Resource Firms Bet on China Boom, not Roubini Gloom


"Famed market bear Nouriel Roubini may be talking down China, but resource firms are betting billions. . ."

Reuters, Nick Trevethan


Famed market bear Nouriel Roubini may be talking down China, but resource firms are betting billions that rapid urbanization and economic growth will soak up the country's massive infrastructure investment and prevent a hard landing.

"There is a meaningful probability of a hard landing in China after 2013," Roubini, closely followed by Wall Street because he predicted the U.S. housing meltdown.

But his dire warnings are at odds with the actions of raw material producers.

"(Australian) mining investment grew from $20 billion in 2009 to $50 billion in just a year, and that suggests the miners don't think Roubini's scenario will play out," said Ben Westmore, commodities economist at National Australia Bank.

China's surging appetite created a commodity boom and a step-change for the market in the past seven years, with copper rising from around $2,500 to a series of record highs above $10,000 a ton, only briefly interrupted by the global financial crisis.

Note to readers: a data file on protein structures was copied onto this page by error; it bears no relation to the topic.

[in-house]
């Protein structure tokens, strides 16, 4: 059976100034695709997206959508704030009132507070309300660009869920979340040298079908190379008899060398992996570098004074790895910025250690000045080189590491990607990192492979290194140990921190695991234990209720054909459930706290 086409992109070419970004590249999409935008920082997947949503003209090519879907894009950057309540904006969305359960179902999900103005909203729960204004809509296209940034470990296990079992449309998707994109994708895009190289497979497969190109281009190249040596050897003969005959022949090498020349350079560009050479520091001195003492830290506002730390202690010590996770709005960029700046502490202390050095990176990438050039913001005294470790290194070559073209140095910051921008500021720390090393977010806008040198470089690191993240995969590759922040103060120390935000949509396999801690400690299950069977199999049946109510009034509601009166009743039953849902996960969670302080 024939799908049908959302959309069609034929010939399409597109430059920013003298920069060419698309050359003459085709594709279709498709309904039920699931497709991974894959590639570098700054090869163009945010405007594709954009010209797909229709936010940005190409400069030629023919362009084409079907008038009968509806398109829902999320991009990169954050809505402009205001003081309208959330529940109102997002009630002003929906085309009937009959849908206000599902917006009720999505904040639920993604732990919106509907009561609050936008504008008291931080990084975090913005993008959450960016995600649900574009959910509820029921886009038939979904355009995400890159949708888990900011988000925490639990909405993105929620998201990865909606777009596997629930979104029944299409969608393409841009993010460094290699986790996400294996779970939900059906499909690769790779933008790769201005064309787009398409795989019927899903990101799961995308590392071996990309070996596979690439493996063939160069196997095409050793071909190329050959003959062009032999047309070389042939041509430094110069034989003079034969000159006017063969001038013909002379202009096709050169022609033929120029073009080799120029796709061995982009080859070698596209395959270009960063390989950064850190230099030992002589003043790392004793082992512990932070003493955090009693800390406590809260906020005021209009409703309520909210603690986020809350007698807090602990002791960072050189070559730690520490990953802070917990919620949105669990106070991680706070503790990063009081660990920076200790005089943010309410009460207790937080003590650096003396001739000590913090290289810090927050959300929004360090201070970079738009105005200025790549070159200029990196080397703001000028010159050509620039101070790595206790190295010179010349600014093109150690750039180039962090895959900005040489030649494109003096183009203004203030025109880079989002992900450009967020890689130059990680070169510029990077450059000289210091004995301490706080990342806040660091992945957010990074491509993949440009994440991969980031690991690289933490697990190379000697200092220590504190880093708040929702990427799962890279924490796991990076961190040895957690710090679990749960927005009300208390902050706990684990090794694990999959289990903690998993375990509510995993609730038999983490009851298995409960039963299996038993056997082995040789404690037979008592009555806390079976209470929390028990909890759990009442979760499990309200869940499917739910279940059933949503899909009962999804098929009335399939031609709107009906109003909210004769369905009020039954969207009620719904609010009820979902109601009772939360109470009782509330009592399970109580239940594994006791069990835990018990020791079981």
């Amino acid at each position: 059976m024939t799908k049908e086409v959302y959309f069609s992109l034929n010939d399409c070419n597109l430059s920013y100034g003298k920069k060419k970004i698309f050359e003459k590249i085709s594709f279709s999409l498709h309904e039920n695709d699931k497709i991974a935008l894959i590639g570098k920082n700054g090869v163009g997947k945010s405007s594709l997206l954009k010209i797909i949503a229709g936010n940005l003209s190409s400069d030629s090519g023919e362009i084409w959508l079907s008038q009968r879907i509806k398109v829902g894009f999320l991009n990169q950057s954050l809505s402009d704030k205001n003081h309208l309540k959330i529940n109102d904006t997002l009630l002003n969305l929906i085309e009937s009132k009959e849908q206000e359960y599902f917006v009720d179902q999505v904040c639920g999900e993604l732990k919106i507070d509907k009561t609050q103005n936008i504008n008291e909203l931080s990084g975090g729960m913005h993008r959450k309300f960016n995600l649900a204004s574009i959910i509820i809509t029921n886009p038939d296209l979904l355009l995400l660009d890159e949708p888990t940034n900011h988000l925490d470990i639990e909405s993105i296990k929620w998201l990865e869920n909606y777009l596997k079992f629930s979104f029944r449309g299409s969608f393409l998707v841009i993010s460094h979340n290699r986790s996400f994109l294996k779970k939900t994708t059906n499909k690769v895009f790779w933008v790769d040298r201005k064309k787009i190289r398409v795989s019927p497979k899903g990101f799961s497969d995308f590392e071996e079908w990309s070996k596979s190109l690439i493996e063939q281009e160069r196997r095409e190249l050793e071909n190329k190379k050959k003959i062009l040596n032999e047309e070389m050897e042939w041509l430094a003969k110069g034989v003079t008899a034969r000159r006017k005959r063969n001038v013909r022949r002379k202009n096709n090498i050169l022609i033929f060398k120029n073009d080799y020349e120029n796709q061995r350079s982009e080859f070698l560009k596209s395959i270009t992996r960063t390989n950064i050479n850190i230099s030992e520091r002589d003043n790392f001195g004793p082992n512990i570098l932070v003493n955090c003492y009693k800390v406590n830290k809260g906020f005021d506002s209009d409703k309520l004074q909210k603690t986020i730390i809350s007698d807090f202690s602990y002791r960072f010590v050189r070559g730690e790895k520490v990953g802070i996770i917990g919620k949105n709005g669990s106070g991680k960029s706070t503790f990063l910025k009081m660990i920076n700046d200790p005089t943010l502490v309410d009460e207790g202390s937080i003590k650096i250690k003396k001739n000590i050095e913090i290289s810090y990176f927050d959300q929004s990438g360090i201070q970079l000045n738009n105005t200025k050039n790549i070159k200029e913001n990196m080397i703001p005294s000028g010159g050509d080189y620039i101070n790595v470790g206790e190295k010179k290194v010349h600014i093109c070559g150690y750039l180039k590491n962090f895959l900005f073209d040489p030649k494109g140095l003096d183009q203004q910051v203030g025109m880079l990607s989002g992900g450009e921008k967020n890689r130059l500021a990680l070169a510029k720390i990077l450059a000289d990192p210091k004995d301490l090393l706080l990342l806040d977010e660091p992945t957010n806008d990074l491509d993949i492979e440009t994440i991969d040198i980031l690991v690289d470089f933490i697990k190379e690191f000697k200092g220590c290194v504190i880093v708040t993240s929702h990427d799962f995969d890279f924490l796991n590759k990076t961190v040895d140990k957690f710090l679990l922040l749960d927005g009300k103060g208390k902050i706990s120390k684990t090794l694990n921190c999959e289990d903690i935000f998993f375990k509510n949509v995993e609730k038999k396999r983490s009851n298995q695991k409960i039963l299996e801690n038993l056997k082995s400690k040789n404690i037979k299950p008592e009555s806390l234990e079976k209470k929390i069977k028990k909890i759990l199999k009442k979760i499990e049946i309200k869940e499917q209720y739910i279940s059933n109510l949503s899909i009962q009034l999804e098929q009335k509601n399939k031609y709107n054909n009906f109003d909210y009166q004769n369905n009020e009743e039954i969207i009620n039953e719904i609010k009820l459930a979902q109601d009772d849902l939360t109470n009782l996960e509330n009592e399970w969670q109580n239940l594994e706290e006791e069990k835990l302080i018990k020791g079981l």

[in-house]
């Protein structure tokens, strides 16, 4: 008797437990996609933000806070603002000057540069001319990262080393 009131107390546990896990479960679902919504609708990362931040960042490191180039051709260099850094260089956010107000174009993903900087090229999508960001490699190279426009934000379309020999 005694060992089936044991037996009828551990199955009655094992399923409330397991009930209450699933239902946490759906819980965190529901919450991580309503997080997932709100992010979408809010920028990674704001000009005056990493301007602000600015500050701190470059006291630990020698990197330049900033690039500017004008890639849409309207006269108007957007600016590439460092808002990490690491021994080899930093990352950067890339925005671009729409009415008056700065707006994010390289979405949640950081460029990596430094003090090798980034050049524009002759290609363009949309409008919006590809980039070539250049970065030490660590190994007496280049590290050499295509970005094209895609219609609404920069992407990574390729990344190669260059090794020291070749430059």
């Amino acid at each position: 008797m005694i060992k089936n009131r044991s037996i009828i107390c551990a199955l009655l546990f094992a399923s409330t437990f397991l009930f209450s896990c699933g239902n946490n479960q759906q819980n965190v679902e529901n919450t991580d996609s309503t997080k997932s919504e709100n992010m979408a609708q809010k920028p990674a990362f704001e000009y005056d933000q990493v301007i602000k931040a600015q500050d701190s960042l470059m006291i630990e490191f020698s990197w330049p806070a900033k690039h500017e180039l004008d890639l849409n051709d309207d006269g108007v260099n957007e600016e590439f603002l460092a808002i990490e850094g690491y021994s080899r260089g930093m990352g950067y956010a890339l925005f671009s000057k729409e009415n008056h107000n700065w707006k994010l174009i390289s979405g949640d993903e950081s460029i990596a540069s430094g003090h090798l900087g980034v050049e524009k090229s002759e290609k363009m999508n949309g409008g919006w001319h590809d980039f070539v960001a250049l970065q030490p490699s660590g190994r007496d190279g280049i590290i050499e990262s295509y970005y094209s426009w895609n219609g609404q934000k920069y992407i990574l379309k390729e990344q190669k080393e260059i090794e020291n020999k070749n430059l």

Iron ore prices have leapt to almost $200 a ton from $32 in 2004.

"The demand outlook continues to be strong with supply lagging elsewhere in the industry," Rio Tinto iron ore division head Sam Walsh said in a statement.

Already almost half of China's 1.34 billion population live in cities and towns, according to a census in April, up from 36.1 percent in 2000.

If that trend continues, over the next ten years around 200 million more Chinese rural inhabitants will need housing, workplaces and household goods.

"Some of these analysts take traditional free market supply-demand techniques and try to apply them to a socialist market economy. It just doesn't work," said Jonathan Barratt, managing director of Commodity Broking Services in Sydney.

"The massive amounts of infrastructure just to keep up with population growth even as it slows will mean any dip will be well supported."

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